Work programme performance has significantly improved; it is working. The numbers of people finding lasting work—at least six months for most people or three months for the hardest to help—has increased significantly from 9,000 in March 2012 to 132,000 in March 2013.
Recent data on the Work programme show that it has failed to meet its minimum performance level in every category, and that the proportion of employment and support allowance claimants achieving a sustained job was less than a third of the minimum. Every week, I hear from unemployed people in my constituency who are desperate to find a job, and they are being utterly let down by this programme. What is the Minister going to do about it?
I just point out that in the hon. Lady’s area, the Work programme is exceeding its targets for young people aged between 18 and 24. She should get to grip with the facts on what is happening with the Work programme. It is helping people into work, and particularly in her area. On the point about ESA claimants, she should not forget that when her party was in government, it wrote those people off. This is the first time we have had a major programme to get people who have been out of work through sickness or ill health back into employment. More work needs to be done, but what we are doing is a significant improvement on how the Labour Government abandoned those people in the past.
Will the Minister join me in welcoming the improvements in performance of the Work programme providers that cover my constituency of Amber Valley? Notwithstanding that, there are clearly some areas of concern. Will the Department now use the market shift mechanism to make sure that those who are not succeeding will have more encouragement to improve in the future?
My hon. Friend is right. Although performance has improved significantly, more progress is needed. We aim to reward the best providers by shifting more referrals to them, and that will start happening on 1 August. At that time, at least 14 market share shifts will take place to encourage good performers and to send a message to those who are performing badly.
The Minister must be disappointed by the figures relating to employment and support allowance. The people concerned were not abandoned by the last Government; there was a programme called Pathways to Work, and the figures were far better then than they have been during the two years of the Work programme. Will the Minister please look into what is happening to this cohort with a sense of urgency? These people are being let down.
I disagree with the hon. Lady’s presumption that they are being let down. I have ensured that each provider has an action plan. We have also set up a “best practice group” to share information about what is working well, and to ensure that each provider gives the best possible service to this important group of people.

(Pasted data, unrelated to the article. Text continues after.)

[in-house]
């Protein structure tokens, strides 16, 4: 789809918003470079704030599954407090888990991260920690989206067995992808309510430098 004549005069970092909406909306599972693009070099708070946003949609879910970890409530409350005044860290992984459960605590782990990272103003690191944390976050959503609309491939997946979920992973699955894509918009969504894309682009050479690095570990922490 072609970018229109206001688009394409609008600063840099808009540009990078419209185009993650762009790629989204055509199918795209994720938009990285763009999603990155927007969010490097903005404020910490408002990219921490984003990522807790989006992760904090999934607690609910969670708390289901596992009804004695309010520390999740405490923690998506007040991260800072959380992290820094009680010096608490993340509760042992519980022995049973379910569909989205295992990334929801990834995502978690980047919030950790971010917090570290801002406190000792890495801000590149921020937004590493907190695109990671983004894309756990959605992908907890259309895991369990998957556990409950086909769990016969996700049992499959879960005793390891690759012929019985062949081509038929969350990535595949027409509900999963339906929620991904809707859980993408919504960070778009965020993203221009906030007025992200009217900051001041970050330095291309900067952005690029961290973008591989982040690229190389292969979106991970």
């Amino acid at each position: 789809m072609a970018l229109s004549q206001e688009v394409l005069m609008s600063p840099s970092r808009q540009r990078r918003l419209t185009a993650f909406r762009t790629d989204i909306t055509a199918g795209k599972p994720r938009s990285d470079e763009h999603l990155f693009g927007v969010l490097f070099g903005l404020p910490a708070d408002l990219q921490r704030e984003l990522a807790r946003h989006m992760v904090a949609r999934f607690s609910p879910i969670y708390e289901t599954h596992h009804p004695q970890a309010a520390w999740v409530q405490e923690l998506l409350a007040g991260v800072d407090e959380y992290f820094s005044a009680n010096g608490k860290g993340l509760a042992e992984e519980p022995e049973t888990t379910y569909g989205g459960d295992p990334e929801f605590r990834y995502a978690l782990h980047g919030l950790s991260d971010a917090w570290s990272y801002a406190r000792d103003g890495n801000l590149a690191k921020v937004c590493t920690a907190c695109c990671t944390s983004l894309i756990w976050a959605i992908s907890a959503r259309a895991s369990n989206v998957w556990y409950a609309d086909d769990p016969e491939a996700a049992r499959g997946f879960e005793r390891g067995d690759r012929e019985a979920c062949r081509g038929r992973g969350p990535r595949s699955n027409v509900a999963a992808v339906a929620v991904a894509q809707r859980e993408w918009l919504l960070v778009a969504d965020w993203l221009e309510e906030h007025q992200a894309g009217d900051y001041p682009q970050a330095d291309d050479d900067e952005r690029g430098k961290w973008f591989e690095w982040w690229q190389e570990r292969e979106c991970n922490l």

A couple of weeks ago I met George Gallop of A4e, who runs the Work programme in Southampton. He introduced me to two young people whose lives had been utterly transformed by the programme. It was truly inspirational. Does the Minister agree that we should be celebrating such successes, and spreading the techniques employed by Mr Gallop more widely around the country?
My hon. Friend is right. One important thing that we can all do is visit Work programme providers in order to understand what they are doing. I have been doing that since I took over this job in September. It is clear that lives are being transformed, and that people who might otherwise have been out of work for years are gaining employment as a consequence of the programme. We need to learn from what is successful, and spread best practice throughout the country.
What does the Minister plan to do with people who come out at the other end of the Work programme? According to a letter that I have received from my local branch of Jobcentre Plus, the programme’s intensive regime will reduce the number of people on benefits, but will not increase the number of those in work. Will the Minister assure us that the activities involved in following up people who have been left without work on the programme will not include bullying them off benefits, and will include getting them into work?
It was the hon. Lady’s party, when it was in government, that established targets for sanctions on jobseekers—targets that the present Government scrapped.
A range of measures exist to support those who are leaving the Work programme and bring them closer to employment. However, we are also asking people to go into the jobcentre every day in order to receive one-to-one support, and I think we shall find that that is very effective.
A4e tells me that 38% of its Work programme clients in the east midlands are aged between 18 and 24, and that one of the biggest challenges that they face is the provision of inadequate or irregular transport services in rural areas, and bad bus services in particular. Is the Minister aware of that problem, and what work can he do with the Department for Transport to deal with it?
My hon. Friend has raised an issue that applies to a number of areas. Work programme providers, Jobcentre Plus, employers and transport companies have worked together well to improve transport links, and to ensure that as many people as possible can travel to a job that enables them to look after themselves and their families.